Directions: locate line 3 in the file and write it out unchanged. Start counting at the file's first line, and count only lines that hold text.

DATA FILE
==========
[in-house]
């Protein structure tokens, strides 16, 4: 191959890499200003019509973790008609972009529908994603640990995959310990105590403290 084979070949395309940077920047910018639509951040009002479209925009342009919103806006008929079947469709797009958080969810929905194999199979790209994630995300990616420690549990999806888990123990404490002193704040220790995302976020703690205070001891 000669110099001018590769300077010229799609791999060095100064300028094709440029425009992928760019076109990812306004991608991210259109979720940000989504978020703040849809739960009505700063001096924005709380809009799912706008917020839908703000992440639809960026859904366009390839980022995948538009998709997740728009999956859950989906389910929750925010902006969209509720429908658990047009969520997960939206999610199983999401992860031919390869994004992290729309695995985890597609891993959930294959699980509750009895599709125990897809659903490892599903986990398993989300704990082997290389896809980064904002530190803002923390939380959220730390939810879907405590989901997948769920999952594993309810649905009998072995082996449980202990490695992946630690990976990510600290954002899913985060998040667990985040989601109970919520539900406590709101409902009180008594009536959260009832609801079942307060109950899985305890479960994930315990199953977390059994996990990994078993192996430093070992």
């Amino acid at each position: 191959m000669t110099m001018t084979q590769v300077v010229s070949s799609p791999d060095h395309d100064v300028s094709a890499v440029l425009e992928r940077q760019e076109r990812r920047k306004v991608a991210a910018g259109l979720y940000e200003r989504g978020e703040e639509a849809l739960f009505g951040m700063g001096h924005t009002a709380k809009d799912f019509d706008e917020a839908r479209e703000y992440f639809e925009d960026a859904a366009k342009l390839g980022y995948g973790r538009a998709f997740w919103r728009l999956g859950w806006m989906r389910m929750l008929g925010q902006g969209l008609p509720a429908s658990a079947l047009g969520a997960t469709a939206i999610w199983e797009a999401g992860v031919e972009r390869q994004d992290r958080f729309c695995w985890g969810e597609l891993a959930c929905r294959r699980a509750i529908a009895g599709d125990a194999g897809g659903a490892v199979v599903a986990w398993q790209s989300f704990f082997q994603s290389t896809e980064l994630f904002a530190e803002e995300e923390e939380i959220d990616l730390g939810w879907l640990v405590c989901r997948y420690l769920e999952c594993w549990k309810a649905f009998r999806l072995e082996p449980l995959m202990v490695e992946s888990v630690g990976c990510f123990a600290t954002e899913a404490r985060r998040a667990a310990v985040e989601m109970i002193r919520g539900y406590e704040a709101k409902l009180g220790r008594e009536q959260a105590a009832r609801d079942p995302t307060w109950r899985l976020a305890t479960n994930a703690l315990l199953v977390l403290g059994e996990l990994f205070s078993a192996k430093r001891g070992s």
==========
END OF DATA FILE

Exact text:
């Amino acid at each position: 191959m000669t110099m001018t084979q590769v300077v010229s070949s799609p791999d060095h395309d100064v300028s094709a890499v440029l425009e992928r940077q760019e076109r990812r920047k306004v991608a991210a910018g259109l979720y940000e200003r989504g978020e703040e639509a849809l739960f009505g951040m700063g001096h924005t009002a709380k809009d799912f019509d706008e917020a839908r479209e703000y992440f639809e925009d960026a859904a366009k342009l390839g980022y995948g973790r538009a998709f997740w919103r728009l999956g859950w806006m989906r389910m929750l008929g925010q902006g969209l008609p509720a429908s658990a079947l047009g969520a997960t469709a939206i999610w199983e797009a999401g992860v031919e972009r390869q994004d992290r958080f729309c695995w985890g969810e597609l891993a959930c929905r294959r699980a509750i529908a009895g599709d125990a194999g897809g659903a490892v199979v599903a986990w398993q790209s989300f704990f082997q994603s290389t896809e980064l994630f904002a530190e803002e995300e923390e939380i959220d990616l730390g939810w879907l640990v405590c989901r997948y420690l769920e999952c594993w549990k309810a649905f009998r999806l072995e082996p449980l995959m202990v490695e992946s888990v630690g990976c990510f123990a600290t954002e899913a404490r985060r998040a667990a310990v985040e989601m109970i002193r919520g539900y406590e704040a709101k409902l009180g220790r008594e009536q959260a105590a009832r609801d079942p995302t307060w109950r899985l976020a305890t479960n994930a703690l315990l199953v977390l403290g059994e996990l990994f205070s078993a192996k430093r001891g070992s």